I saw something the other day that reminded me of The Monkees. You might think it was the recent death of singer Davy Jones, but I had been extremely busy that weekend and it was something else entirely. I don’t remember what it was, but probably an actual monkey playing a guitar or some foolishness.
Having been born in 1976, The Monkees had stop recording years before. However, that didn’t stop the television show from making an immediate impact on me in the early 80’s (other shows in that category include The Banana Splits and The Baseball Bunch). Having little money buy the music, I would tape the songs off the television on a small recorder I had (take that you mp3 swapping fools!). I think Pleasant Valley Sunday was my favorite song for a long time, though A Little Bit Me, a Little Bit You and Randy Scouse Git favorites too.
Feeling a little nostalgic, I opened up the The Monkees Wikipedia page. When you are 5 or 6 years old watching a television show, it was the epitome of good-nature fun – just a bunch of wacky people getting into wacky adventures with catchy songs. However, 30 years later, I can appreciate what they accomplished in a different way.
Many people know that The Monkees were 4 comedic actors cast to capitalize on The Beatles craze in the mid to late sixties. Michael Nesmith and Peter Tork were the big musicians, but they weren’t making much. Davy Jones was a rising actor after a brief Broadway stint, and Mickey Dolenz was an actor who played a little guitar and did a little singing. That’s fine, because the plan was to dub them over music from another band.
Flash forward to today and the random cast people with the bare minimum of music experience became one of the best selling music groups of all time. This I find amazing. How did they do it?
On some level, there’s an appeal to a certain demographic. We saw at the time with Elvis and Beatles and it has progressed to New Kids on the Block, ‘N Sync, and Justin Beiber. A lesson here is never bet against the buying power of teenage girls when it comes to music.
However, I liked The Monkees… and I wasn’t in that demographic (there’s a comment section below for wise crack responses). There must have been something more appealing. It couldn’t have been music talent, because we know they didn’t have much of that. When the show started, they had no drummer. Davy Jones tested the best, but he couldn’t be seen over the drum set (and getting him seen was a priority for that Beiber demographic). Peter Tork and Michael Nesmith refused, leaving Mickey Dolenz with no drumming experience to be the drummer.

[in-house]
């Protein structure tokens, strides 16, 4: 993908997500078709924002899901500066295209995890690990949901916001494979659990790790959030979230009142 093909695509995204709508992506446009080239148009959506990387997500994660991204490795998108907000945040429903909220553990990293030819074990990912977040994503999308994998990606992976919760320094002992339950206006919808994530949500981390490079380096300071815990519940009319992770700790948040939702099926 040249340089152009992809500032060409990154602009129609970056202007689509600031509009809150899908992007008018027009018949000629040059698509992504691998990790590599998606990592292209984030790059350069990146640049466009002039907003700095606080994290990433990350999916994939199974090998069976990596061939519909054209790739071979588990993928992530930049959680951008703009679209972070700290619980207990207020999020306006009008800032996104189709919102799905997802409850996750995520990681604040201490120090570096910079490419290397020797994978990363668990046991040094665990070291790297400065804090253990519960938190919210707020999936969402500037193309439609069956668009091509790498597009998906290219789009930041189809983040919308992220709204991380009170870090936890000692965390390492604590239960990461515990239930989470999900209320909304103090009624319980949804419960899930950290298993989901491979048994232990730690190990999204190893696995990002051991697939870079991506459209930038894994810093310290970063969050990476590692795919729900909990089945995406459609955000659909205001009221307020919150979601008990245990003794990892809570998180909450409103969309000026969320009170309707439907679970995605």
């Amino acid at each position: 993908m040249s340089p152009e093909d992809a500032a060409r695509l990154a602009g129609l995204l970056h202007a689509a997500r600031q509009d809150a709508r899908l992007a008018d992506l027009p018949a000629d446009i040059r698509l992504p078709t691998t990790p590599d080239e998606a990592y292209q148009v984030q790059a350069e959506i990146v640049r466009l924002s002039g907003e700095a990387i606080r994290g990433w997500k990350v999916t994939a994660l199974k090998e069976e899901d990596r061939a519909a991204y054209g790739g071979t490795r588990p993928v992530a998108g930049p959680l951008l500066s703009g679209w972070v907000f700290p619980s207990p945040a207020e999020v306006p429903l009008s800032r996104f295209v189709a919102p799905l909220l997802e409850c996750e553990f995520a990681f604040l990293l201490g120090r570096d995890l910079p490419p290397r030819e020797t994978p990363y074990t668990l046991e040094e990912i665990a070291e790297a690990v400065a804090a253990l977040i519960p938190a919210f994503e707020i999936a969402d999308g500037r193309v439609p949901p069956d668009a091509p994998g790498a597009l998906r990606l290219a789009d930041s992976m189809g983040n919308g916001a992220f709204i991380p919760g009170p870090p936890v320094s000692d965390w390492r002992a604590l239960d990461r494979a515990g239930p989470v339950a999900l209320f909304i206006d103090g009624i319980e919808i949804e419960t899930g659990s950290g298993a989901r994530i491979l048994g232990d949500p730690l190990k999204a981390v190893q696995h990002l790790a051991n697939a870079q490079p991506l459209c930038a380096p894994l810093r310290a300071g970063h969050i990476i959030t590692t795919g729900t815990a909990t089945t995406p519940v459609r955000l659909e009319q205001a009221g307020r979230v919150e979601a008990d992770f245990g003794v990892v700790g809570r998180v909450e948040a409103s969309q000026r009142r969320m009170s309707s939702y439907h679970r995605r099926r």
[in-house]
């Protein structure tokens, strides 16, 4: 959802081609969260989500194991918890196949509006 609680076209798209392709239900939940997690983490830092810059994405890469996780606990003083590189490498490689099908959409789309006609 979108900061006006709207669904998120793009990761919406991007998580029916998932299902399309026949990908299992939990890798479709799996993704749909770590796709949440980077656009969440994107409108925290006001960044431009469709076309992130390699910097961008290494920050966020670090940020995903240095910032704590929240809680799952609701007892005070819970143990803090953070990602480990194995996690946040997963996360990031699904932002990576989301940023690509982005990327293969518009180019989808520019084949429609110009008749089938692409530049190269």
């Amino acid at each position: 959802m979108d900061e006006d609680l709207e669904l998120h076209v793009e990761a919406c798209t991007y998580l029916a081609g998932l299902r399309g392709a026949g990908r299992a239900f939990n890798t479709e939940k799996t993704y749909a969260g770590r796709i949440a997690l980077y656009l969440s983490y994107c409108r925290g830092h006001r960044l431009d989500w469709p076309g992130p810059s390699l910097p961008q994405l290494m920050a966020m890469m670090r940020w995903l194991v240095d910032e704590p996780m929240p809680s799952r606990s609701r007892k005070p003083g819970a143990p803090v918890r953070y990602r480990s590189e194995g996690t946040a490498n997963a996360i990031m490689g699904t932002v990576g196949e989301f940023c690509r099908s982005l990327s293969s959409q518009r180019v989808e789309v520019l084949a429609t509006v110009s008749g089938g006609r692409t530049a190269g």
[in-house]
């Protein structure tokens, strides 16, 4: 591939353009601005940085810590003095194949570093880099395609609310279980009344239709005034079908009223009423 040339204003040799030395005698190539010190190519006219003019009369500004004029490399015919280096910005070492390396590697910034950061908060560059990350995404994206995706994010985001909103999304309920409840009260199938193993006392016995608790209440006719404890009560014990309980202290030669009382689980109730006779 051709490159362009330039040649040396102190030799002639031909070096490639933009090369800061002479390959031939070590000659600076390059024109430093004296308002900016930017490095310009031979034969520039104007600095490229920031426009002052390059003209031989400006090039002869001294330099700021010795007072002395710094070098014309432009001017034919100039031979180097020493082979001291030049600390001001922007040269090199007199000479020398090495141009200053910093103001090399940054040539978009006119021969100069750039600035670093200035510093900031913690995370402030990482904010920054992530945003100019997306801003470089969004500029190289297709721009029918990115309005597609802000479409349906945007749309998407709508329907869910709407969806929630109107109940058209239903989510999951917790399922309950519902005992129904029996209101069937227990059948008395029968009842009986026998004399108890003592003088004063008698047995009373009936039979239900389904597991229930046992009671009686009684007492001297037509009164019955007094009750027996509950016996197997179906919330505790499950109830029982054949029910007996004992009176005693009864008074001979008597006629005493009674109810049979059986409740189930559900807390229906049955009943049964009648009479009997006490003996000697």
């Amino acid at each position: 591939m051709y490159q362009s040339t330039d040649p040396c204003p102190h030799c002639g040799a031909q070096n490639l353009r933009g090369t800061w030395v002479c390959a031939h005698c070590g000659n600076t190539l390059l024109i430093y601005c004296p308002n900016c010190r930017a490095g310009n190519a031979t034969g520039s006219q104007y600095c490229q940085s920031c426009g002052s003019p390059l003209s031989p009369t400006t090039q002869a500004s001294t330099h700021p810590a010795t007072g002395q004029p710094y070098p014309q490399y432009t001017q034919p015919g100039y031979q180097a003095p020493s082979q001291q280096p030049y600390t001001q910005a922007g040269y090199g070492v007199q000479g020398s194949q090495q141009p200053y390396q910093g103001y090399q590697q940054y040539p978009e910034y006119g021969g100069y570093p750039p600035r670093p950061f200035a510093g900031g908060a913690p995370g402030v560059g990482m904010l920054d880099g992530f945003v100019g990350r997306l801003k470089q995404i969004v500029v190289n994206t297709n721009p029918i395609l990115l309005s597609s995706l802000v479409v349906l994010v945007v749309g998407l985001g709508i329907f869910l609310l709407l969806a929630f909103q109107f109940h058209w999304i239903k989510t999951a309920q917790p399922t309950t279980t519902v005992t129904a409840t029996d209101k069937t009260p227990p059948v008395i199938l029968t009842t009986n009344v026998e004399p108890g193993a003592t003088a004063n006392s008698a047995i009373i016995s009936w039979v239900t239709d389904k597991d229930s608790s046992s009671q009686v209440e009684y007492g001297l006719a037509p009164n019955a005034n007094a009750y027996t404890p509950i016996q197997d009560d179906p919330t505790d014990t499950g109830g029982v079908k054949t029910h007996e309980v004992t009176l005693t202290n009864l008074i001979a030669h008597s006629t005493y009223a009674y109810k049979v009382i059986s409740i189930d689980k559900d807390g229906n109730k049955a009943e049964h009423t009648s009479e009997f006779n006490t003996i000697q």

One thing that we learned from Malcolm Gladwell’s book Outliers, is that the 10,000 hours of practice goes a long way. He cited that the Beatles playing many long days in Hamburg. However, perhaps a better example of the 10,000 hour phenomenon was The Monkees. The Wikipedia article references this:
“The four actors would spend 12-hour days on the set, many of them waiting for the production crew to do their jobs. Noticing that their instruments were left on the set unplugged, the four decided to turn them on and start playing.”
It may sound very un-Lazy of me to say, but give credit to them. They put in the work, learned the skills and prospered. In addition to the musical talent, they had a knack for spotting catchy music. A few of their most popular songs were written by Neil Diamond. I was close to saying that The Monkees got lucky that they had such a talented musician writing for them, but according to a well-cited Wikipedia article, “There is a popular misconception that Diamond wrote and composed these songs specifically for the made-for-TV quartet. In reality, Diamond had written and recorded these songs for himself, but the cover versions were released before his own.” How The Monkees were able to pull this off is something that I’d be very interested to know.
Malcolm Gladwell in Outliers pointed out one additional thing that works with the 10,000 hours of preparation. It’s good old opportunity. In Outliers, it was Bill Gates and Bill Joy who had extensive access to computers when they weren’t readily available to the general public. The Monkees had their share in that getting cast for the television show in the first place.
As the Profiles of Success expands, I think we’ll find this is a recurring theme. If you have an idea for future segment in the series, leave a comment, or send me an email.